10 Things 'Orange Is The New Black' Gets Wrong About Prison (According To An Inmate) - Listverse

10 Things ‘Orange Is The New Black’ Gets Wrong About Prison (According To An Inmate)

10 things you should know about dating someone from connecticut

With constant surveillance, especially in areas too dangerous for airplanes, park rangers can keep a close watch on rhino and elephant populations. But while countries like Thailand struggle with the problem of poaching, most illegal ivory and horns come from nations like Kenya and Zimbabwe. According to the men who portrayed Easy Company, the experience brought them closer together, and made them more like a real unit. Follow us on Facebook or subscribe to our daily or weekly newsletter so you don't miss out on our latest lists.

The 10 most popular experiences in Ireland revealed

Numerous other guns including pistols largely kept in holsters were made of rubber, but very often when you see the men of Easy Company firing their rifles at the enemy, they were firing the real thing. So what does this have to do with drones? Experts urge Americans to refinance in When it downgraded street solicitation from a felony to a misdemeanor in , a legal loophole accidentally legalized indoor prostitution. Oftentimes, the IDs are recycled, used again and again for different items so shops can sell trinkets made from illegal ivory. At least twice a year, York Correctional Institution entered emergency lockdown status because something metal went missing and theoretically could have been fashioned into a weapon. Today she's a lifestyle powerhouse but before she was a household name, she was a fashion model-turned-stockbroker married to a publishing executive named Andy Stewart.

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Three easy steps to start your free trial subscription to Bible Gateway Plus. Even worse, hunters often disguise themselves as tourists , so they can take a quick pic without arousing any suspicion. And when the sun goes down, the rest of their crew shows up and finishes the job. Even if the geotag feature is off, vacationers need to be cautious with their cameras.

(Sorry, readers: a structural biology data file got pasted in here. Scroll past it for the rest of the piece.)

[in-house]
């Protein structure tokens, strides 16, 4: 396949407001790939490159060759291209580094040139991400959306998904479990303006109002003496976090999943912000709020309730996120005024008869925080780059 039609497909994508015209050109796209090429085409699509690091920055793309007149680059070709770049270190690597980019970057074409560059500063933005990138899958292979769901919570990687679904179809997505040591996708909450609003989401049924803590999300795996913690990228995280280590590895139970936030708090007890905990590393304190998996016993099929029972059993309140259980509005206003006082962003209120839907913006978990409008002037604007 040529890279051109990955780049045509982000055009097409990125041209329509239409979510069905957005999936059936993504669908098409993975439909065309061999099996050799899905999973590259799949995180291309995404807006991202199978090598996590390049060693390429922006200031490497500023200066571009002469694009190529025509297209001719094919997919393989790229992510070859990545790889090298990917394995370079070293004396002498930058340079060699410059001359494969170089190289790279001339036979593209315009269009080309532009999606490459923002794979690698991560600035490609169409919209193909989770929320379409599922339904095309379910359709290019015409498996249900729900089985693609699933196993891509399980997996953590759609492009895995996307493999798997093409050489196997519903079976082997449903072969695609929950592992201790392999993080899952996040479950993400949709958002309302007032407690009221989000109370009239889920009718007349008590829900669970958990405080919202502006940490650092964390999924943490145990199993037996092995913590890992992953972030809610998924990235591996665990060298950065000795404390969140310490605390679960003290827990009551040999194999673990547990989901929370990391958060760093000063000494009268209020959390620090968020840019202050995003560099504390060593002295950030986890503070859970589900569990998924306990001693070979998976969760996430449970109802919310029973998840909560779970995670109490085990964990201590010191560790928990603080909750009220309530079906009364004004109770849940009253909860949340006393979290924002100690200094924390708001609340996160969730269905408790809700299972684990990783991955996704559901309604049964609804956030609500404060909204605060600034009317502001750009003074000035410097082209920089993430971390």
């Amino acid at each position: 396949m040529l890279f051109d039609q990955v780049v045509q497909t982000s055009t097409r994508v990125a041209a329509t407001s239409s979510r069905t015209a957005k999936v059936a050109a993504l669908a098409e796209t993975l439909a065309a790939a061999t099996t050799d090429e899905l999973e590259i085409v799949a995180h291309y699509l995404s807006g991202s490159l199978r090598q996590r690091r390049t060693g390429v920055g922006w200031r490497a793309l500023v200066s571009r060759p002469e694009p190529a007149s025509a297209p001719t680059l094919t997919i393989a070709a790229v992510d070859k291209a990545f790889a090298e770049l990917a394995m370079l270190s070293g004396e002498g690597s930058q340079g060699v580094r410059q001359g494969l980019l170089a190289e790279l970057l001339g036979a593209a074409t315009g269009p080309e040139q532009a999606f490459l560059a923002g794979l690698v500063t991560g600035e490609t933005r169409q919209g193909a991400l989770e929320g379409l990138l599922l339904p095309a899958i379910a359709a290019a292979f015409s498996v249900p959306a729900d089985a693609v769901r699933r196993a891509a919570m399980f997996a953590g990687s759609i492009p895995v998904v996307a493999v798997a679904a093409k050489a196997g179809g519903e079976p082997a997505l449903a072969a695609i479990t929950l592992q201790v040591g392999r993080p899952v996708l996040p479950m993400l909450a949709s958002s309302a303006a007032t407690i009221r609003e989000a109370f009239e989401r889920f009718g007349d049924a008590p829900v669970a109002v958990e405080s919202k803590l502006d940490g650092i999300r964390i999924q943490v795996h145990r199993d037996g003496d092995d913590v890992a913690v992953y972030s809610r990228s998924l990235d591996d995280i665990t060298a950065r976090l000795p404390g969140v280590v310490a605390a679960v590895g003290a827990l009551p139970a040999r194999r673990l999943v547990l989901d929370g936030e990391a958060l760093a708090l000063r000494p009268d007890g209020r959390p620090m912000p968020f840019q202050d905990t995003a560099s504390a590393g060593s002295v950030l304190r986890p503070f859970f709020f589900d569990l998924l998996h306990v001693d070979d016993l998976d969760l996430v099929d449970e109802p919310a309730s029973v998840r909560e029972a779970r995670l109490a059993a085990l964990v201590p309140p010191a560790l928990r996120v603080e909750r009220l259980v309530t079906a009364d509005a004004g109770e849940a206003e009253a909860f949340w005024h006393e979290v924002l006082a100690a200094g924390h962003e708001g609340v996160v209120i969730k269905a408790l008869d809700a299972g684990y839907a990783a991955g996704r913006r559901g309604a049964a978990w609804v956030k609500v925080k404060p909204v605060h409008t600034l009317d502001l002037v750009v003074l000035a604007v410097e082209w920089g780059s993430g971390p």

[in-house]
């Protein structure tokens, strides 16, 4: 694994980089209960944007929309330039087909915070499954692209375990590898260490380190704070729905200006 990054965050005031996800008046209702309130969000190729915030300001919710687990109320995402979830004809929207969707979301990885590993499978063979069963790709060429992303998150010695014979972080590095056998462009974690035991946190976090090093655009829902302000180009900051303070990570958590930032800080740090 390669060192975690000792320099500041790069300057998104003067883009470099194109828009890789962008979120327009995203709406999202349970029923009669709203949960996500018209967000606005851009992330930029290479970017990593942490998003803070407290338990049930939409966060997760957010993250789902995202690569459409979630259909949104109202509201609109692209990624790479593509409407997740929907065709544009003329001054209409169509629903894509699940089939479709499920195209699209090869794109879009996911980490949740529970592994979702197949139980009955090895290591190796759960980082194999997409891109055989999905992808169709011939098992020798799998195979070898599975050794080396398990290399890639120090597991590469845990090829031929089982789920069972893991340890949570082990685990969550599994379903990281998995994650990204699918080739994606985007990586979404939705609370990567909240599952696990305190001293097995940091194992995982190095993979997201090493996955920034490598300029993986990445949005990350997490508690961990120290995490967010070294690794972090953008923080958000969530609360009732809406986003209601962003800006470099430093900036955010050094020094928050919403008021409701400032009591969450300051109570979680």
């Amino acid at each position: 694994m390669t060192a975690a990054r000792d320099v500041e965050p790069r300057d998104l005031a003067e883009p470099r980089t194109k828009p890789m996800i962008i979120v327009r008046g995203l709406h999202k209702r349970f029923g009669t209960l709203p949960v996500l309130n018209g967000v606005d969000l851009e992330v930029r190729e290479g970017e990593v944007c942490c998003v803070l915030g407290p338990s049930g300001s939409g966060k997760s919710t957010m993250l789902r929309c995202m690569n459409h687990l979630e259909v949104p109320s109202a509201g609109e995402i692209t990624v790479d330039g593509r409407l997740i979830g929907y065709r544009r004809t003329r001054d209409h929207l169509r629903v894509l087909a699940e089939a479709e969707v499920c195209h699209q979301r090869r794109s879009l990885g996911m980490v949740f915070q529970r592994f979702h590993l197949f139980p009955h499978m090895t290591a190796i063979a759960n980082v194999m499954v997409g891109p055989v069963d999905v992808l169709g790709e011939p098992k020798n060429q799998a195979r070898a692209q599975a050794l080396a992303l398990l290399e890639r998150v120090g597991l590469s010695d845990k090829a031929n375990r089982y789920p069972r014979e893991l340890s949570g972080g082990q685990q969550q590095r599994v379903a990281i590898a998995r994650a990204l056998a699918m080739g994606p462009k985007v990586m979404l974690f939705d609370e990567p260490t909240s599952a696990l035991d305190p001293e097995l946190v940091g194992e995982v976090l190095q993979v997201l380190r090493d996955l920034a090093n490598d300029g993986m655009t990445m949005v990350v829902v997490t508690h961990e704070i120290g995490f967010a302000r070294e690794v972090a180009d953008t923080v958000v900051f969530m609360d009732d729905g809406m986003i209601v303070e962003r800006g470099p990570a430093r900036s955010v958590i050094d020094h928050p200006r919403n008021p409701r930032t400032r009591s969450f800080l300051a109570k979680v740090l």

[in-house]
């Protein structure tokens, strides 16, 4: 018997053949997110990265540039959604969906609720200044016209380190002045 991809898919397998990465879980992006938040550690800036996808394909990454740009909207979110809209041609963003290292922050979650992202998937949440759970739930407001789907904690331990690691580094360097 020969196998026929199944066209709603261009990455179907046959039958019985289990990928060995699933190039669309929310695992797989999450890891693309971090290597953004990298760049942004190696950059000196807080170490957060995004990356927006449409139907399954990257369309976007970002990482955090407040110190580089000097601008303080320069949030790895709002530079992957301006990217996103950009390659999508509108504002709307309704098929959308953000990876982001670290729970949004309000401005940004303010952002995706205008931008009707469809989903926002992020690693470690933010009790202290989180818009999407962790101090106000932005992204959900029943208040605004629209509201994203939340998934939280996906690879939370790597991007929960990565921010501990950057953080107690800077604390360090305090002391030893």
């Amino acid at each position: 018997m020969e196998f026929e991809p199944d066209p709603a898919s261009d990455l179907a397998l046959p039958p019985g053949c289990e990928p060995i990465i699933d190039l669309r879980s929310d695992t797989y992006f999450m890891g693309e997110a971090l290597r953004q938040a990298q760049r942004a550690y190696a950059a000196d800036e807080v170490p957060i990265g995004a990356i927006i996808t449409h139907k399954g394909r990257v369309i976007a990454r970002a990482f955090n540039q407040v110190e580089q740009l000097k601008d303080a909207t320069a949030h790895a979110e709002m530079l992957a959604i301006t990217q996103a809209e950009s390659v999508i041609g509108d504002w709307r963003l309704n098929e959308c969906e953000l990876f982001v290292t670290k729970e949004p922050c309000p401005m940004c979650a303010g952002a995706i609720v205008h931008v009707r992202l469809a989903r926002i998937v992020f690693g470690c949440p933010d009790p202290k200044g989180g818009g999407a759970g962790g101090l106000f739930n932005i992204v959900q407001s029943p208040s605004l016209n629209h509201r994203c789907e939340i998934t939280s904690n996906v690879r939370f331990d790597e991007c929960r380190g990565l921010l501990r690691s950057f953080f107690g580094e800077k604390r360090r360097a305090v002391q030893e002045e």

Desperate, some safari tours have banned guests from using their phones in certain places altogether. Despite celebrities like Leonardo DiCaprio and companies like Google donating millions of dollars to save elephants, these beautiful creatures are still dying at a staggering rate.

However, it seems these pachyderms might have one last trick up their trunks. Instead of growing giant ivories, more and more elephants are losing their tusks. According to a study published in the African Journal of Ecology , Over in Asia, the number of males without their tusks has risen from 2—5 percent up to 5—10 percent. It looks like as poachers take out the well-endowed elephants, the ones without tusks are passing on their genes. Believe it or not, buzzards are in big trouble, too.

A dead elephant is a royal banquet for a bunch of hungry buzzards, and when they get a whiff of decomposing pachyderm, vultures will swarm in by the hundreds. Unfortunately, vultures are like police bloodhounds. They get a scent of stinky meat and lead officials straight to the murder scene. Desperate to cover their tracks, poachers have started dousing elephant corpses with chemicals, poisoning any vulture that shows up for a meal.

In , poachers in Namibia killed a staggering birds—and that was just for one elephant. Similar events went down in , and left hundreds of vultures to rot in the sun. This is really bad news for vultures. Seven of the 11 species that live in Africa are already endangered or vulnerable. Making matters worse, mother buzzards only lay one egg every one or two years.

And when you factor in vulture poachers—yes, there are actual vulture poachers—who cut off their heads for traditional African cures, you can see that these poor birds are in big trouble. Pit a poacher against an elephant, and chances are pretty much percent that the poacher is going to win. In other words, you should never bring a tusk to a gunfight.

These are elephant bodyguards , paid to protect these animals from illegal hunters, and if need be, they will use deadly force.

The white rhinoceros living in the Ol Pejeta Conservancy in Kenya are surrounded by armed men 24 hours a day, seven days a week. Conservationists hope these machines could become a valuable tool in the fight to save endangered animals. With constant surveillance, especially in areas too dangerous for airplanes, park rangers can keep a close watch on rhino and elephant populations.